What is Hotjar?
Who uses Hotjar?
Why developers like Hotjar?
Here are some stack decisions, common use cases and reviews by companies and developers who chose Hotjar in their tech stack.
Segment has made it a no-brainer to integrate with third-party scripts and services, and has saved us from doing pointless redeploys just to change the It gives you the granularity to toggle services on different environments without having to make any code changes.
It's also a great platform for discovering SaaS products that you could add to your own – just by browsing their catalog, I've discovered tools we now currently use to augment our main product. Here are a few:
- Heap: We use Heap for our product analytics. Heap's philosophy is to gather events from multiple sources, and then organize and graph segments to form your own business insights. They have a few starter graphs like DAU and retention to help you get started.
- Hotjar: If a picture's worth a thousand words, than a video is worth 1000 * 30fps = 30k words per second. Hotjar gives us videos of user sessions so we can pinpoint problems that aren't necessarily JS exceptions – say, logical errors in a UX flow – that we'd otherwise miss.
- Bugsnag: Bugsnag has been a big help in catching run-time errors that our users encounter. Their Slack integration pings us when something goes wrong (which we can control if we want to notified on all bugs or just new bugs), and their source map uploader means that we don't have to debug minified code.
In order to fix this, we had to set up our own content delivery service. We chose Amazon CloudFront and Amazon S3 to do the job because it has a good synergy with Heroku PaaS we are already using.
Hotjar GitHub MailChimp Drift
When I started Checkly, I had no clear strategy on collection, managing and acting on customer feedback.
Over the last year, going from private beta to the first couple dozen customers I found my way in the jungle of customer feedback tooling and found something that worked for me and my company.
The linked post is a bit less technical than normally. The post goes into:
- Using Hotjar and how it sorta worked for me.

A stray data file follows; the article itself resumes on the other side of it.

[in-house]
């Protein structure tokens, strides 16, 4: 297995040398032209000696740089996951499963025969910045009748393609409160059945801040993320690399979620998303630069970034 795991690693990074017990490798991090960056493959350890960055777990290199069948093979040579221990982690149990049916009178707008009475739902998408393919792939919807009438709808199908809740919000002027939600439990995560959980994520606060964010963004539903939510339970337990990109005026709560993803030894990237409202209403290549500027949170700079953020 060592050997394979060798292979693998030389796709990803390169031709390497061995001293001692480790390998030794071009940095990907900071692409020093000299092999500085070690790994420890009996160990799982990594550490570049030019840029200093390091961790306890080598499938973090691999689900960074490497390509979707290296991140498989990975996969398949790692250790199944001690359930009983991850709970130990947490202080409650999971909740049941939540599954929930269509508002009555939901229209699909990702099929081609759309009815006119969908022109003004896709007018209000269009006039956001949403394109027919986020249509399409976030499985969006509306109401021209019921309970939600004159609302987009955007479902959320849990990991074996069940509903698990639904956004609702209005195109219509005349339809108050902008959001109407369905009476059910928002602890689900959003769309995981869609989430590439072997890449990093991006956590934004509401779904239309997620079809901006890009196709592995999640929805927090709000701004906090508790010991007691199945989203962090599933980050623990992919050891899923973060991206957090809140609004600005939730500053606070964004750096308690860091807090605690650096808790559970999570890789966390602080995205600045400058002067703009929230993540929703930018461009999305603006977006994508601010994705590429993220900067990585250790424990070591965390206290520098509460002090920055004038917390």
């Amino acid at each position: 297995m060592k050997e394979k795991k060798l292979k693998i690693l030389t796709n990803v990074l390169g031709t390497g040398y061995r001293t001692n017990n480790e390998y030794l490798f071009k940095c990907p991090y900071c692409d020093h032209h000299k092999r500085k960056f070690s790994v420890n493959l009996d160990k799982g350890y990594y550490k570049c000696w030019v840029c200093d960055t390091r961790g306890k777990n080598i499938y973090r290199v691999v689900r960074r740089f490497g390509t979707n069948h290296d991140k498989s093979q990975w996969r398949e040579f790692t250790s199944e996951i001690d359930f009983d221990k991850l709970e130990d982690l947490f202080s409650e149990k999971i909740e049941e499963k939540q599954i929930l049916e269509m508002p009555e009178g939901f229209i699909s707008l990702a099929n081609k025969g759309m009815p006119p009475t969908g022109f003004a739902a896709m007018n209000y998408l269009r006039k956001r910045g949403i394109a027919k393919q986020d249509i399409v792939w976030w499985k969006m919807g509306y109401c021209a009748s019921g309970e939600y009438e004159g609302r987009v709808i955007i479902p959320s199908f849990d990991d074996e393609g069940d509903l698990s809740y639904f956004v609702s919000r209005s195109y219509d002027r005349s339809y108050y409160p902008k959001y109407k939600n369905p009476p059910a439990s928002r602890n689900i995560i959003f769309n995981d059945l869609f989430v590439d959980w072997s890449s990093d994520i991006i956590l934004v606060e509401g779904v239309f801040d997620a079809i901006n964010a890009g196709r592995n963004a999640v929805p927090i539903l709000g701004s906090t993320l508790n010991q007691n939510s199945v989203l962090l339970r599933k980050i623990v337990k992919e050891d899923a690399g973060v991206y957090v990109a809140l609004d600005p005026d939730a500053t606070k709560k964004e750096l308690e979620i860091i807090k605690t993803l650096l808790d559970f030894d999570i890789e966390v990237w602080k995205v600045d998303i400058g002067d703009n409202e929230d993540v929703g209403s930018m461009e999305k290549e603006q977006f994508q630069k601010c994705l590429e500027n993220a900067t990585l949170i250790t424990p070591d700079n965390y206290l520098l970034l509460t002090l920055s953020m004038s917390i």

- Using Drift and why I was totally wrong about chat widget.
- Using GitHub as a public roadmap.
We needed to look more into how user interact with certain pages (scroll, click, move the mouse around) so we had to decide between Crazy Egg and Hotjar . I've used both solution in the past so I was familiar with the features for each, but each one has a unique set of data sets and so it will fit diffrently for each case. At #stackshare we've decided to go with Crazy Egg mainly because of the click maps as we can see where people are clicking on certain elements, buttons and clicks and we can spot bottle necks. A very good feature that Hotjar is missing is also the source of the traffic for the clicks. As there are large diffrences between diurect, organic, social and referral traffic as far as user behaivor.
I've always been passionate about knowing more about how #UX the products that I'm building and have used a bunch of session replay tools in the past, tools like Crazy Egg Hotjar Mixpanel but i am developing affinity for FullStory. I find searching for events to be effective and fast. i live the ability to see when users are frustrated and also skip inactivity, it's pretty intuitive.
I also feel that the creating funnels could be improved (like Mixpanel ) and also give recommendations about using your data tier more efficiently.
To watch how users are interacting with the site in order to fix any issues they may be encountering (such as wrong size of image, broken links, not enough content on a page, etc.) Hotjar